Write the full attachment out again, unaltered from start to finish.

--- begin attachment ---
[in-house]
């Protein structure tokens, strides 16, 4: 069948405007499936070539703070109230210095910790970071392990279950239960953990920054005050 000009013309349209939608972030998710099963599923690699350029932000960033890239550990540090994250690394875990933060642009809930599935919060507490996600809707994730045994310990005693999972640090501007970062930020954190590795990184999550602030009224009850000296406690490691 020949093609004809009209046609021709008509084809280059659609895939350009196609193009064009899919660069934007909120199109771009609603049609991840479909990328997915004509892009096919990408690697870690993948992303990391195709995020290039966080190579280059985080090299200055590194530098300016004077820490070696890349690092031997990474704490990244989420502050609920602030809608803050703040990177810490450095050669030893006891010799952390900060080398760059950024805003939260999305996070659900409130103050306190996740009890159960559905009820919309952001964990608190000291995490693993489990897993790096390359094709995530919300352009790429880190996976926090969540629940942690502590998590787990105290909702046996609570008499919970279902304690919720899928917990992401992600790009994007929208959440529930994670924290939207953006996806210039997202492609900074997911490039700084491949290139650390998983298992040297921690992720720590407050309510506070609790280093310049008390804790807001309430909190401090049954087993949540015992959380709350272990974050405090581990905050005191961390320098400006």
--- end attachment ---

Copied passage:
[in-house]
């Protein structure tokens, strides 16, 4: 069948405007499936070539703070109230210095910790970071392990279950239960953990920054005050 000009013309349209939608972030998710099963599923690699350029932000960033890239550990540090994250690394875990933060642009809930599935919060507490996600809707994730045994310990005693999972640090501007970062930020954190590795990184999550602030009224009850000296406690490691 020949093609004809009209046609021709008509084809280059659609895939350009196609193009064009899919660069934007909120199109771009609603049609991840479909990328997915004509892009096919990408690697870690993948992303990391195709995020290039966080190579280059985080090299200055590194530098300016004077820490070696890349690092031997990474704490990244989420502050609920602030809608803050703040990177810490450095050669030893006891010799952390900060080398760059950024805003939260999305996070659900409130103050306190996740009890159960559905009820919309952001964990608190000291995490693993489990897993790096390359094709995530919300352009790429880190996976926090969540629940942690502590998590787990105290909702046996609570008499919970279902304690919720899928917990992401992600790009994007929208959440529930994670924290939207953006996806210039997202492609900074997911490039700084491949290139650390998983298992040297921690992720720590407050309510506070609790280093310049008390804790807001309430909190401090049954087993949540015992959380709350272990974050405090581990905050005191961390320098400006």